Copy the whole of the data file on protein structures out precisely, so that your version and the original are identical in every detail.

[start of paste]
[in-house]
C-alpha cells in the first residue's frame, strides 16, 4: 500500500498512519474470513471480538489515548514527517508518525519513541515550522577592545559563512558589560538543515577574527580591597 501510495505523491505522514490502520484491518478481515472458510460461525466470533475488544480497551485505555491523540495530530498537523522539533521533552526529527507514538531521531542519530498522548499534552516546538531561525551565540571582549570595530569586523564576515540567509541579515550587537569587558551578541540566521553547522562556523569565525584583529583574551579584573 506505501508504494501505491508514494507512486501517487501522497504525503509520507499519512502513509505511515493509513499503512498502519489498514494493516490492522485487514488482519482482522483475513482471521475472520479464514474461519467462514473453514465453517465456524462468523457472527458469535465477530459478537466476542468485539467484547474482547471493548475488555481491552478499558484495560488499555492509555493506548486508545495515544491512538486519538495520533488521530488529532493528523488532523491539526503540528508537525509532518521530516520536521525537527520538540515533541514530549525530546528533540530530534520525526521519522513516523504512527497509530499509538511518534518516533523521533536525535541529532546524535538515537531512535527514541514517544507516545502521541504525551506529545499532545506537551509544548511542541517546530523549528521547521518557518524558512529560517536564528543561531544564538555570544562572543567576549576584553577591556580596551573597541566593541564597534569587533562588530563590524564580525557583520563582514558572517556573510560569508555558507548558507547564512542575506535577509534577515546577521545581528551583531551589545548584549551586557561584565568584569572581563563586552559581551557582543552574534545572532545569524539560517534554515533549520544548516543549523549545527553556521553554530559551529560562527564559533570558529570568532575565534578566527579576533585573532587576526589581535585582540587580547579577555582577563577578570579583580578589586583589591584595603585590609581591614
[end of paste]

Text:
[in-house]
C-alpha cells in the first residue's frame, strides 16, 4: 500500500498512519474470513471480538489515548514527517508518525519513541515550522577592545559563512558589560538543515577574527580591597 501510495505523491505522514490502520484491518478481515472458510460461525466470533475488544480497551485505555491523540495530530498537523522539533521533552526529527507514538531521531542519530498522548499534552516546538531561525551565540571582549570595530569586523564576515540567509541579515550587537569587558551578541540566521553547522562556523569565525584583529583574551579584573 506505501508504494501505491508514494507512486501517487501522497504525503509520507499519512502513509505511515493509513499503512498502519489498514494493516490492522485487514488482519482482522483475513482471521475472520479464514474461519467462514473453514465453517465456524462468523457472527458469535465477530459478537466476542468485539467484547474482547471493548475488555481491552478499558484495560488499555492509555493506548486508545495515544491512538486519538495520533488521530488529532493528523488532523491539526503540528508537525509532518521530516520536521525537527520538540515533541514530549525530546528533540530530534520525526521519522513516523504512527497509530499509538511518534518516533523521533536525535541529532546524535538515537531512535527514541514517544507516545502521541504525551506529545499532545506537551509544548511542541517546530523549528521547521518557518524558512529560517536564528543561531544564538555570544562572543567576549576584553577591556580596551573597541566593541564597534569587533562588530563590524564580525557583520563582514558572517556573510560569508555558507548558507547564512542575506535577509534577515546577521545581528551583531551589545548584549551586557561584565568584569572581563563586552559581551557582543552574534545572532545569524539560517534554515533549520544548516543549523549545527553556521553554530559551529560562527564559533570558529570568532575565534578566527579576533585573532587576526589581535585582540587580547579577555582577563577578570579583580578589586583589591584595603585590609581591614